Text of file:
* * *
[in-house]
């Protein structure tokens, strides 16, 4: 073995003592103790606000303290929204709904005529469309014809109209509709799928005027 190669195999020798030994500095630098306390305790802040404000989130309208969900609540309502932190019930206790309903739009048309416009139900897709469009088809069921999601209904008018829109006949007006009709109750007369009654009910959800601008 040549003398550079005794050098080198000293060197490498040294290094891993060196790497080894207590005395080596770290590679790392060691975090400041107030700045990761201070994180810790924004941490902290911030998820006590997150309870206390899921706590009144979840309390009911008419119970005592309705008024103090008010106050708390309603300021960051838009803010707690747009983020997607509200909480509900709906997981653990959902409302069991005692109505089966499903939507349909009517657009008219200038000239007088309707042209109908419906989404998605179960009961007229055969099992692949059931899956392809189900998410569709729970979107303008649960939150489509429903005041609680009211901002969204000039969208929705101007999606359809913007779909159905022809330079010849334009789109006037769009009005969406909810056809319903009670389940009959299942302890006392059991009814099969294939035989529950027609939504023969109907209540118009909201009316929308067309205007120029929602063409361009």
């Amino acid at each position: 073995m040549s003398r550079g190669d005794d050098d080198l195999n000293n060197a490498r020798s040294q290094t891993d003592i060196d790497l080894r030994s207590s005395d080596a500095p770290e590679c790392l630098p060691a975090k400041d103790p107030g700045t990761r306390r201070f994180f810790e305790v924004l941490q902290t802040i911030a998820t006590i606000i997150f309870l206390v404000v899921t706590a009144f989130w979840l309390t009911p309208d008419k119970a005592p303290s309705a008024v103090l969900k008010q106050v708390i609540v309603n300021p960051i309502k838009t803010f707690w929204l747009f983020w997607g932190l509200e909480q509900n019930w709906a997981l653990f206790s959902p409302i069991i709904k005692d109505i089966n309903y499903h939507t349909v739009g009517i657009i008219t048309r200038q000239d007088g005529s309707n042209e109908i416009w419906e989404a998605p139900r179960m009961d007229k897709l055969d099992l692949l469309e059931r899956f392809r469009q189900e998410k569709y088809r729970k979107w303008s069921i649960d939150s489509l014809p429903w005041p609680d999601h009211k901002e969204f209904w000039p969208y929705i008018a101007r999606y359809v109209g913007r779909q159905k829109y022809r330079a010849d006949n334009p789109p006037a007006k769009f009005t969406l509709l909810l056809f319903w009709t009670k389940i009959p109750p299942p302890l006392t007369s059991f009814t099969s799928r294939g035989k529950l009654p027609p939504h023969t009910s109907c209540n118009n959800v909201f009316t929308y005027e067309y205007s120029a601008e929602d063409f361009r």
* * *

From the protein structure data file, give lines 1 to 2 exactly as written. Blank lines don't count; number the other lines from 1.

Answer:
[in-house]
């Protein structure tokens, strides 16, 4: 073995003592103790606000303290929204709904005529469309014809109209509709799928005027 190669195999020798030994500095630098306390305790802040404000989130309208969900609540309502932190019930206790309903739009048309416009139900897709469009088809069921999601209904008018829109006949007006009709109750007369009654009910959800601008 040549003398550079005794050098080198000293060197490498040294290094891993060196790497080894207590005395080596770290590679790392060691975090400041107030700045990761201070994180810790924004941490902290911030998820006590997150309870206390899921706590009144979840309390009911008419119970005592309705008024103090008010106050708390309603300021960051838009803010707690747009983020997607509200909480509900709906997981653990959902409302069991005692109505089966499903939507349909009517657009008219200038000239007088309707042209109908419906989404998605179960009961007229055969099992692949059931899956392809189900998410569709729970979107303008649960939150489509429903005041609680009211901002969204000039969208929705101007999606359809913007779909159905022809330079010849334009789109006037769009009005969406909810056809319903009670389940009959299942302890006392059991009814099969294939035989529950027609939504023969109907209540118009909201009316929308067309205007120029929602063409361009």